The SEAT Leon Cupra has never been a low-performance car, but German tuning specialists will know how to spice up your salsa if you so choose.
For a fairly modest price of Â£ 500, your SEAT dealer can plug in an additional ECU to go from standard 296hp (gasoline particulate filters and all) to a mighty 345hp, with corresponding torque increases. As a manufacturer-approved upgrade, it also avoids unpleasant warranty surprises.
And the rest? It’s the same Leon Cupra we’ve known and loved for a long time, seen here as an estate for an added touch of practicality, and wearing Cupra’s latest corporate war paint of gray bodywork and copper detailing. .
The Leon is moving forward a bit now, so does an Abt power boost raise the Leon to its position near the top of the class, or would your money be better spent elsewhere?
Engine, performance and time 0-60
We’ve written so many paragraphs about the Volkswagen Group’s EA888 engine that it’s almost possible to remember the basic stats: four-cylinder, two-liter, single-turbocharged, 296 hp @ 5,300 rpm and 295 lb-ft. of torque produced from 2000 rpm.
The rest of the mechanical makeup is also the same, from the seven-speed dual-clutch transmission to the Haldex-based all-wheel drive system (called 4Drive in SEAT parlance). Mix it all up and you’ve got a car that in standard form can reduce from 0-62mph in 4.9 seconds and hit 155mph.
With Abt’s ECU upgrade, the horsepower, torque and top speed figures increase and the number of acceleration decreases. Peak power is now 345 hp, peak torque 324 lb-ft, top speed 163 mph, and 0-62 drops two-tenths to 4.7 seconds. For comparison, the latter is identical to the recently deceased Ford Focus RS, which also developed 345 hp.
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Like the Leon’s performance stats, there’s little here that we haven’t seen a dozen times before. MacPherson struts up front, a multi-link link behind, and with the model tested here, a handsome five-door station wagon body that remains perhaps one of the most attractive cars in this class. Practical too, with 587 liters of space behind the rear seats.
At 1431kg, it’s also far from heavy considering its size, although with some rivals in the 1300kg range it’s not a flyweight either. The wheels are 19 inch items wrapped in a wide 235/35 rubber.
How does it feel to drive?
With almost every modern hot hatchback of this size producing around 300 horsepower these days, performance that once seemed remarkable has now almost become a routine.
Aside, that is to say in the Leon Cupra modified by Abt. Keep revs high enough to avoid the slightly sluggish low-end response of the 2-liter unit and the Leon absolutely flies, with a crescendo to power output worth holding onto all the way to the limiter. In seat-of-pants terms, it has the measure of anything in this class for outright speed.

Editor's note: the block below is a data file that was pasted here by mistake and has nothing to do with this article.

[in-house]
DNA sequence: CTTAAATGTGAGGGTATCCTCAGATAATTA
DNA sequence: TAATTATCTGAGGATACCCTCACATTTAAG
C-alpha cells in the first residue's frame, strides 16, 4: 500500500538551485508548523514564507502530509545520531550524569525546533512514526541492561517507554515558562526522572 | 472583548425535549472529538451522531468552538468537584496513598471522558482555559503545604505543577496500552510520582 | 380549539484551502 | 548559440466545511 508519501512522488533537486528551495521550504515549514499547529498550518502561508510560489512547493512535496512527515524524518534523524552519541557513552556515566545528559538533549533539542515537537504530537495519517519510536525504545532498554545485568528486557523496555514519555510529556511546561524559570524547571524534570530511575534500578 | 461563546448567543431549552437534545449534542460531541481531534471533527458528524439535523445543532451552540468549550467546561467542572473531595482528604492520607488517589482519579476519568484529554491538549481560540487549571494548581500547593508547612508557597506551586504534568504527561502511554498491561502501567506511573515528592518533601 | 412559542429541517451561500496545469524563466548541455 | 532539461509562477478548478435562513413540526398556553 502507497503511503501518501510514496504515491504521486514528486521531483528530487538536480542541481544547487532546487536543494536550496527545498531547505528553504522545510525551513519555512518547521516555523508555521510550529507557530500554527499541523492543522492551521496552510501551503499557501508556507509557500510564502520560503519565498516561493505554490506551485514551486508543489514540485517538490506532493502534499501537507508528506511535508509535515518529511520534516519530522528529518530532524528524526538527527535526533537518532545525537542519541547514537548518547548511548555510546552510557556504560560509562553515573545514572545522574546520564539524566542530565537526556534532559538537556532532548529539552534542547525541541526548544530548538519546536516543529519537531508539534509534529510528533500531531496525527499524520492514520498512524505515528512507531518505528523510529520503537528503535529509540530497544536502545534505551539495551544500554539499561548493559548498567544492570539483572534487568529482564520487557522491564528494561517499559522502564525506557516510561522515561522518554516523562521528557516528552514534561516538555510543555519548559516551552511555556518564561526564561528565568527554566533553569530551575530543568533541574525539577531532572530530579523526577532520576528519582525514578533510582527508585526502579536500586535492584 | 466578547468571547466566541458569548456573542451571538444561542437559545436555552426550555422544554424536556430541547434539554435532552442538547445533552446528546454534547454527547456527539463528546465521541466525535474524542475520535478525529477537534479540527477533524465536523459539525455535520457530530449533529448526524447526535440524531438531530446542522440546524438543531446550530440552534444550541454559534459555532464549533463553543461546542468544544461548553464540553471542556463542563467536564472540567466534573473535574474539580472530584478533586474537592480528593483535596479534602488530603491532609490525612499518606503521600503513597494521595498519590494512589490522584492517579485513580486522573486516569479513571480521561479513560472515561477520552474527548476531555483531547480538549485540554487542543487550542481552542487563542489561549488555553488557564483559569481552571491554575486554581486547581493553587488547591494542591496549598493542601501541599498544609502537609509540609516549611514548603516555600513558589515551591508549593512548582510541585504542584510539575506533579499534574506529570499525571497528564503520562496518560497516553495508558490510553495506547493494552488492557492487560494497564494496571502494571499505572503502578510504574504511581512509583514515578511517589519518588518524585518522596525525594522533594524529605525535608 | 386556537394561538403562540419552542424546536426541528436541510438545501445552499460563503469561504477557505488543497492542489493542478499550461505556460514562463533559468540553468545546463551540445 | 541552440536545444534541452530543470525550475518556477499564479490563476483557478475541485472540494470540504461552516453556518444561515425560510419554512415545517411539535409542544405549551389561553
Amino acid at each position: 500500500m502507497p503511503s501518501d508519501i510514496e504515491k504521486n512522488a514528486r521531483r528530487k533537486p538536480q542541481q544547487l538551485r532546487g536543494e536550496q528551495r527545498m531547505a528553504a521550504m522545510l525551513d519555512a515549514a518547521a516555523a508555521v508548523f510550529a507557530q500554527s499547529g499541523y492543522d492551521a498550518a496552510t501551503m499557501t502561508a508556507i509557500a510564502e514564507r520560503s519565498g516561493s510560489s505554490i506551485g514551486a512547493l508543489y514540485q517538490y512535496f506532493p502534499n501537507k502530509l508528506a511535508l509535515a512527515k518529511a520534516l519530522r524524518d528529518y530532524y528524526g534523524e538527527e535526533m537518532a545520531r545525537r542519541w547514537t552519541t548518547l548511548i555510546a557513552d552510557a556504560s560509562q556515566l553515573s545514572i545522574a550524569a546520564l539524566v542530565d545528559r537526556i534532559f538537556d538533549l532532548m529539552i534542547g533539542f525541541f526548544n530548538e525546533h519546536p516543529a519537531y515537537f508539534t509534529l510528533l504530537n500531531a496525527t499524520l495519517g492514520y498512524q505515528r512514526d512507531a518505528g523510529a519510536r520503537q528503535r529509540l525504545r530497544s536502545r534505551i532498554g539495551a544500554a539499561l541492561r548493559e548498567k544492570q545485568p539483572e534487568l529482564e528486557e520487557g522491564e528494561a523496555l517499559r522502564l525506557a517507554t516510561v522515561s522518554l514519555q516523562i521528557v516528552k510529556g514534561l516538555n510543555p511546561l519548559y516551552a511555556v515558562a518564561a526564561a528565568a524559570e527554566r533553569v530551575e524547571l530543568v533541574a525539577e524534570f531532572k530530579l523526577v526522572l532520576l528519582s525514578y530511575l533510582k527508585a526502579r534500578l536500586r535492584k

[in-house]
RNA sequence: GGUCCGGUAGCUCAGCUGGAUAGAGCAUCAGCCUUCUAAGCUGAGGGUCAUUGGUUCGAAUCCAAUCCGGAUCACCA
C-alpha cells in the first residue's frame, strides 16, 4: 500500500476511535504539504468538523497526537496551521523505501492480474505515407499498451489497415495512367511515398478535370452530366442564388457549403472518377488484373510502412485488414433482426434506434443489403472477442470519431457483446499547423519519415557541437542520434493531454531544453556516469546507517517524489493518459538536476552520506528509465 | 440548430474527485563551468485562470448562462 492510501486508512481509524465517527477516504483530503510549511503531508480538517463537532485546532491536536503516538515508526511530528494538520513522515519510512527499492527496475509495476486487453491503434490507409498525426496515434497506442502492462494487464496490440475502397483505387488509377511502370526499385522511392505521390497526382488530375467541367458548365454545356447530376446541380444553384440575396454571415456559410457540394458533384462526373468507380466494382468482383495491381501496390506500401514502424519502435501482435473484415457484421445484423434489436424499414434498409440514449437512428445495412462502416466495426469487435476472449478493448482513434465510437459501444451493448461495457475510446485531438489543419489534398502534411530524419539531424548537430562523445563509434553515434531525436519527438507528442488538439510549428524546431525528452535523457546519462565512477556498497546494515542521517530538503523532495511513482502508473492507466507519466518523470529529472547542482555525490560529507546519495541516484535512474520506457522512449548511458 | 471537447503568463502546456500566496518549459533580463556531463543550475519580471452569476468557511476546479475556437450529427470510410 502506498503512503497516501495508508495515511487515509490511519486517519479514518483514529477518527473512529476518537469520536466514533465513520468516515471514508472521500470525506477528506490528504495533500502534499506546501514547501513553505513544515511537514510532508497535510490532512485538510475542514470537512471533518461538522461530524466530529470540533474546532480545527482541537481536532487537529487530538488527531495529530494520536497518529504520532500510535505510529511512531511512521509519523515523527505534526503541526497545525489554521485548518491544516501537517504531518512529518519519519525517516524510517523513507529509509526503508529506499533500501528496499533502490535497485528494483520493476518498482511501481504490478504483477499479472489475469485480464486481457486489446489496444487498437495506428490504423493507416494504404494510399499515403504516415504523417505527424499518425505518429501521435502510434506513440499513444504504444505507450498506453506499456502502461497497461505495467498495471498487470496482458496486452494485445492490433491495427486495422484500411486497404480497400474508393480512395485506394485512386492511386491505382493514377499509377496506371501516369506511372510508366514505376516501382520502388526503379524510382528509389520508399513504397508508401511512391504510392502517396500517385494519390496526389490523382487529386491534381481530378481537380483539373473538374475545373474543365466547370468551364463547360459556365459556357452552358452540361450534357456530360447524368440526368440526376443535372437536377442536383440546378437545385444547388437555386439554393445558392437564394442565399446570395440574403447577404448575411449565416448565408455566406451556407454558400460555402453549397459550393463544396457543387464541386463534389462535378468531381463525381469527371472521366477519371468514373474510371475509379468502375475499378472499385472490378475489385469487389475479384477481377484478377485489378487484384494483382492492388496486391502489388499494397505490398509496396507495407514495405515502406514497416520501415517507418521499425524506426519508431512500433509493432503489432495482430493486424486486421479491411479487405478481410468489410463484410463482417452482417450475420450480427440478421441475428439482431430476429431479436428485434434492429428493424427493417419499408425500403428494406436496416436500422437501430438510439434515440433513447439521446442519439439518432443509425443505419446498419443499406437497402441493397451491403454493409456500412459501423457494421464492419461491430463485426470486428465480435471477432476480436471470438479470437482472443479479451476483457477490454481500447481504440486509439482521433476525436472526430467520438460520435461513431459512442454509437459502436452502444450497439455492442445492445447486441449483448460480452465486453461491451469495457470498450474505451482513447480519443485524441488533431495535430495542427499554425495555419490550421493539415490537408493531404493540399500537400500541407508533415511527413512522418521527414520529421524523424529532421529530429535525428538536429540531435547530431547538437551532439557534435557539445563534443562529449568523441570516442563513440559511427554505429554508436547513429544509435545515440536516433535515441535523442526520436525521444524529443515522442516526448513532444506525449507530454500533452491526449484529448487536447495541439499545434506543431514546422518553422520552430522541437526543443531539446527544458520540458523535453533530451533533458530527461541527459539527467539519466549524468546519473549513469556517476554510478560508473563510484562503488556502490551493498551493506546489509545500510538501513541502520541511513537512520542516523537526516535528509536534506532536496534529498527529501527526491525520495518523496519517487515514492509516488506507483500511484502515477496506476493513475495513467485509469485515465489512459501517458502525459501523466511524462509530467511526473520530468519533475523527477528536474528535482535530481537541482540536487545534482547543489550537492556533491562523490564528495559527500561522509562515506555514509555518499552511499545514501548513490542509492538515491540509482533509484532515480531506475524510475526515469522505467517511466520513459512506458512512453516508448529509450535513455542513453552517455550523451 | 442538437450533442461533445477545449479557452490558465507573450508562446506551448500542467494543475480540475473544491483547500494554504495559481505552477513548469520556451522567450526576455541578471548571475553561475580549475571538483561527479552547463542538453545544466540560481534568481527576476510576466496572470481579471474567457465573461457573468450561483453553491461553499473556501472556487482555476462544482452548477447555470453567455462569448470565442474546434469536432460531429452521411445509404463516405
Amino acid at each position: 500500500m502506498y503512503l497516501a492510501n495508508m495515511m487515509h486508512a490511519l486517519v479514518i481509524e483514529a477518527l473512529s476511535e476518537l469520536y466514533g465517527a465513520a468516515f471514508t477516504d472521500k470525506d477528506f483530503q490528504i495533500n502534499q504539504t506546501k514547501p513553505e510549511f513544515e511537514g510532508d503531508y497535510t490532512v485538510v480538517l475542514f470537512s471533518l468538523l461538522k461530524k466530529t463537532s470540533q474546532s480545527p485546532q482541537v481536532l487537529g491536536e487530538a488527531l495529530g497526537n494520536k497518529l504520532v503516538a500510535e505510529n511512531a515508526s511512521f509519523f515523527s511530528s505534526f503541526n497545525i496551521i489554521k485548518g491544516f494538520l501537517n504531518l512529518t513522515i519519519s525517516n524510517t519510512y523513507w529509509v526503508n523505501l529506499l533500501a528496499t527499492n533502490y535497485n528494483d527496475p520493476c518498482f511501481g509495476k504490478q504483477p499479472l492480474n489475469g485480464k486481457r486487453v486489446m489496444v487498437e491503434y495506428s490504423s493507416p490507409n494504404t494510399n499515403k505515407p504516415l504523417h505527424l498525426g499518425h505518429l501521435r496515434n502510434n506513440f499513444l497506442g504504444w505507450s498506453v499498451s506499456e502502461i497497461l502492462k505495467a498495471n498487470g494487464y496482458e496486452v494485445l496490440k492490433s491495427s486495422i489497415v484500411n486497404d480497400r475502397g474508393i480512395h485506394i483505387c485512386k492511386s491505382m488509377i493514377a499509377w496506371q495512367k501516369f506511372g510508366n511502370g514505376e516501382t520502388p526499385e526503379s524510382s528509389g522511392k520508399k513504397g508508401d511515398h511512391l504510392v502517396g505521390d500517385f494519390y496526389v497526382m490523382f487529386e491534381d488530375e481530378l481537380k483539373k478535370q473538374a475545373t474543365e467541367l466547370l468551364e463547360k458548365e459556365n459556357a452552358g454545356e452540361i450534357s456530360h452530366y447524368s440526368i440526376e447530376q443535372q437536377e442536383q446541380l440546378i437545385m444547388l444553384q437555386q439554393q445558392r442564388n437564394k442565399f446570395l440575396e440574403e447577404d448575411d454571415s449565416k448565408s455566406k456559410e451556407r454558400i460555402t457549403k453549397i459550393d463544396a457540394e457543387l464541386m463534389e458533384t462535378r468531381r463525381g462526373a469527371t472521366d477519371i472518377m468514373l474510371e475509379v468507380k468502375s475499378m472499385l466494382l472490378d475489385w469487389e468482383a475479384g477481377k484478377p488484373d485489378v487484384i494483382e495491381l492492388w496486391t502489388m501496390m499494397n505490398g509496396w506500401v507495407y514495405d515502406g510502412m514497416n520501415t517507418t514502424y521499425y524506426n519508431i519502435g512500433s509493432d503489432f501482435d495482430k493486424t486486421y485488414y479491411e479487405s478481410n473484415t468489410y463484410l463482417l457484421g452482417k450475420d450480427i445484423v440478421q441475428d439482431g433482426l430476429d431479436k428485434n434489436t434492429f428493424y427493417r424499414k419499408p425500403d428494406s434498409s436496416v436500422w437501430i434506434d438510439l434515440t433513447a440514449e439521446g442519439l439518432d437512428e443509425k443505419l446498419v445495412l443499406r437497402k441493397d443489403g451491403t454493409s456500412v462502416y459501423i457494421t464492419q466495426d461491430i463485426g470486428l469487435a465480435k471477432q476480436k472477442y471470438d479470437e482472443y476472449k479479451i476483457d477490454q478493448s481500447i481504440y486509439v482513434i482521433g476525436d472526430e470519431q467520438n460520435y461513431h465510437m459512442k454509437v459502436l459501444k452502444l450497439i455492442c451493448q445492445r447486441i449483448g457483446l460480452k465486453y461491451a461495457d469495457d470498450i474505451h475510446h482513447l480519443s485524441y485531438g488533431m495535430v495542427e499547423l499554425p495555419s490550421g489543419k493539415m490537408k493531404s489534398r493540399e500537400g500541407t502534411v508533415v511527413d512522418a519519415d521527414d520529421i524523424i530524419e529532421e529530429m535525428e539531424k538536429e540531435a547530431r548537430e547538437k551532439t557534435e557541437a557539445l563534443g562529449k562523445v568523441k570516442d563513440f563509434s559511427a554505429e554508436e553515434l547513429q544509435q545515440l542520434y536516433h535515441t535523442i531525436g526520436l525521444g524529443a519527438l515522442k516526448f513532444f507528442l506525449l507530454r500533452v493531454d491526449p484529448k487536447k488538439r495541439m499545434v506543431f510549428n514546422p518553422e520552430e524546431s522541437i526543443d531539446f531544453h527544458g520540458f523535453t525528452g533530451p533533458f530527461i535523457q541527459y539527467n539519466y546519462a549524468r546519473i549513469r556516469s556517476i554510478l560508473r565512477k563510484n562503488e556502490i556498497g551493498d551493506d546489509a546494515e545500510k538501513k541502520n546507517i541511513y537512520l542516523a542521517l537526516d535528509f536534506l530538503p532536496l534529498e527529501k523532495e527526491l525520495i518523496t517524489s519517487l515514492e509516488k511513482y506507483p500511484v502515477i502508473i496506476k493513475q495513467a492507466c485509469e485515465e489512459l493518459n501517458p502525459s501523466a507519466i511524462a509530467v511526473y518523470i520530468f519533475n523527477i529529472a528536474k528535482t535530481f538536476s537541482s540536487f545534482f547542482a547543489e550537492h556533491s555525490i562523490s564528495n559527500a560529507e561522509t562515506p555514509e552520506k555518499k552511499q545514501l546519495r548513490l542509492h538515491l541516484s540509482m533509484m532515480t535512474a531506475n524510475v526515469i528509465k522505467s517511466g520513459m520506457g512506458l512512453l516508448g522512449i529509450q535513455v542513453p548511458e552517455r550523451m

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With all-wheel drive and a DSG gearbox, it’s also hilarious to deploy this performance, and the resulting acceleration is pretty much relentless as long as you dare to keep the pedal on the mat. The sound in the cabin still feels slightly synthetic, and VW’s popular 2-liter EA888 is no longer a class leader in terms of refinement or crisp response, but there is enough volume and raspy character to go with it. accompany every slot to the horizon that there is no questioning the value of entertainment.
Fortunately, the Cupra still manages the bits between each straight line. Like the engine, it’s no longer a class leader in this area, with steering that’s a bit light and lacks immediate off-center response, and front tires that don’t bite as hard as some rivals.
It’s an expressive chassis though, moving more than some attached equivalents, and feeling almost pulled back when exiting tighter corners. The light steering begins to simmer with feedback and precision with a bit more locking, it feels more agile and faster than the length of the field might suggest, the mid-corner balance is good, and with so much force under your right foot, driving every corner is remarkably strong.
The Leon begins, it must be admitted, to feel its age. While the brakes are powerful and the ride quality is perfectly acceptable for a car of this type, the refinement lags behind the class, the structure seems a little less purposeful than the alternatives, such as the Civic Type R ultra. -rigid and the interior, while logically arranged, doesn’t seem quite appropriate for the nearly Â£ 35,000 price tag. For sheer fun, it’s worth a look.
Prices and competitors
The Leon Cupra R ST tested here starts at Â£ 34,760, with prices for the Leon hatch (giving ten horsepower less and driving only the front wheels) currently starting at Â£ 31,360. To that you can add Â£ 500 for the Abt upgrade, which as previously mentioned isn’t such a bad deal for almost an extra 50bhp.
Abt’s tweaks put the Leon’s horsepower far beyond that of most other hatchbacks (and similarly sized station wagons) on sale, whether front-wheel-drive or all-wheel-drive. Only models such as the Mercedes-AMG A45 and the Audi RS3 develop further in this category, and these are more expensive than the SEAT.
In terms of capacity, the Leon still lags many of its rivals – the front-wheel-drive hatch ranked 11th in our recent hot hatch mega-test, which was topped by the Honda Civic Type R, the Hyundai. i30 N Performance and the Renault Sport MÃ©gane 280. the hatch was offered in all-wheel drive, it might have done better – the same Golf R managed 8th place – while the straight-line value and joy of the bet at Abt level make it even more tempting.